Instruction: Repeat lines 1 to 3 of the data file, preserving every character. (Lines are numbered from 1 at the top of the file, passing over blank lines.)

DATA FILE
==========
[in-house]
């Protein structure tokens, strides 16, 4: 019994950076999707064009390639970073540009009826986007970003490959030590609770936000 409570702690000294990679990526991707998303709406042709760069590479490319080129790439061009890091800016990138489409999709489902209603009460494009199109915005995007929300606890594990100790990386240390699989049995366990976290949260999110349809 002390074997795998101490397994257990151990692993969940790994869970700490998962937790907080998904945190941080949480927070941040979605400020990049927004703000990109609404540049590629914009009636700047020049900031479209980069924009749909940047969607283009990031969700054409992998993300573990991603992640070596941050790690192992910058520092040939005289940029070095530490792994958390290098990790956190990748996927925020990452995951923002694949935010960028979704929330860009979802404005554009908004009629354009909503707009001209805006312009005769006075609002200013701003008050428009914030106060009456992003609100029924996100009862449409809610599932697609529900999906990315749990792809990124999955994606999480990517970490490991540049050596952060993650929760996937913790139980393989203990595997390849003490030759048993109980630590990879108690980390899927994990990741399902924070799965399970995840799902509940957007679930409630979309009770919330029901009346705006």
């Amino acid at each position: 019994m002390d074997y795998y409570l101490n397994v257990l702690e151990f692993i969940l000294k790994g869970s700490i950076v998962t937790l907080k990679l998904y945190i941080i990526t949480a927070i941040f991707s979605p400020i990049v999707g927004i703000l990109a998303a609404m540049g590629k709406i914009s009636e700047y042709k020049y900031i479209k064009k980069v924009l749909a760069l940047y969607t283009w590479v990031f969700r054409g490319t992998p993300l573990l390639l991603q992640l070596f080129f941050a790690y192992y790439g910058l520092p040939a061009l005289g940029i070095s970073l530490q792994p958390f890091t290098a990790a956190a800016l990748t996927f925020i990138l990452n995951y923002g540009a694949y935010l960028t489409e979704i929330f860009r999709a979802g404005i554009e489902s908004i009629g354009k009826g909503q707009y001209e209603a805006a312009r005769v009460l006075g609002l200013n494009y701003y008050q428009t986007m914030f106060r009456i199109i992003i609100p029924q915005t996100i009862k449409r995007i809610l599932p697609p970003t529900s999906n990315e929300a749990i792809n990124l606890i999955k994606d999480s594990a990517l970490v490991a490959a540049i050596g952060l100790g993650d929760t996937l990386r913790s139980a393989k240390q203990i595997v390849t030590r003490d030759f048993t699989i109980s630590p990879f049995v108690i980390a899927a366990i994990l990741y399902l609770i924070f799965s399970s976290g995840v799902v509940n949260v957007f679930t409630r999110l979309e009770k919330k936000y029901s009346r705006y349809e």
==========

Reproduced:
[in-house]
């Protein structure tokens, strides 16, 4: 019994950076999707064009390639970073540009009826986007970003490959030590609770936000 409570702690000294990679990526991707998303709406042709760069590479490319080129790439061009890091800016990138489409999709489902209603009460494009199109915005995007929300606890594990100790990386240390699989049995366990976290949260999110349809 002390074997795998101490397994257990151990692993969940790994869970700490998962937790907080998904945190941080949480927070941040979605400020990049927004703000990109609404540049590629914009009636700047020049900031479209980069924009749909940047969607283009990031969700054409992998993300573990991603992640070596941050790690192992910058520092040939005289940029070095530490792994958390290098990790956190990748996927925020990452995951923002694949935010960028979704929330860009979802404005554009908004009629354009909503707009001209805006312009005769006075609002200013701003008050428009914030106060009456992003609100029924996100009862449409809610599932697609529900999906990315749990792809990124999955994606999480990517970490490991540049050596952060993650929760996937913790139980393989203990595997390849003490030759048993109980630590990879108690980390899927994990990741399902924070799965399970995840799902509940957007679930409630979309009770919330029901009346705006």
């Amino acid at each position: 019994m002390d074997y795998y409570l101490n397994v257990l702690e151990f692993i969940l000294k790994g869970s700490i950076v998962t937790l907080k990679l998904y945190i941080i990526t949480a927070i941040f991707s979605p400020i990049v999707g927004i703000l990109a998303a609404m540049g590629k709406i914009s009636e700047y042709k020049y900031i479209k064009k980069v924009l749909a760069l940047y969607t283009w590479v990031f969700r054409g490319t992998p993300l573990l390639l991603q992640l070596f080129f941050a790690y192992y790439g910058l520092p040939a061009l005289g940029i070095s970073l530490q792994p958390f890091t290098a990790a956190a800016l990748t996927f925020i990138l990452n995951y923002g540009a694949y935010l960028t489409e979704i929330f860009r999709a979802g404005i554009e489902s908004i009629g354009k009826g909503q707009y001209e209603a805006a312009r005769v009460l006075g609002l200013n494009y701003y008050q428009t986007m914030f106060r009456i199109i992003i609100p029924q915005t996100i009862k449409r995007i809610l599932p697609p970003t529900s999906n990315e929300a749990i792809n990124l606890i999955k994606d999480s594990a990517l970490v490991a490959a540049i050596g952060l100790g993650d929760t996937l990386r913790s139980a393989k240390q203990i595997v390849t030590r003490d030759f048993t699989i109980s630590p990879f049995v108690i980390a899927a366990i994990l990741y399902l609770i924070f799965s399970s976290g995840v799902v509940n949260v957007f679930t409630r999110l979309e009770k919330k936000y029901s009346r705006y349809e």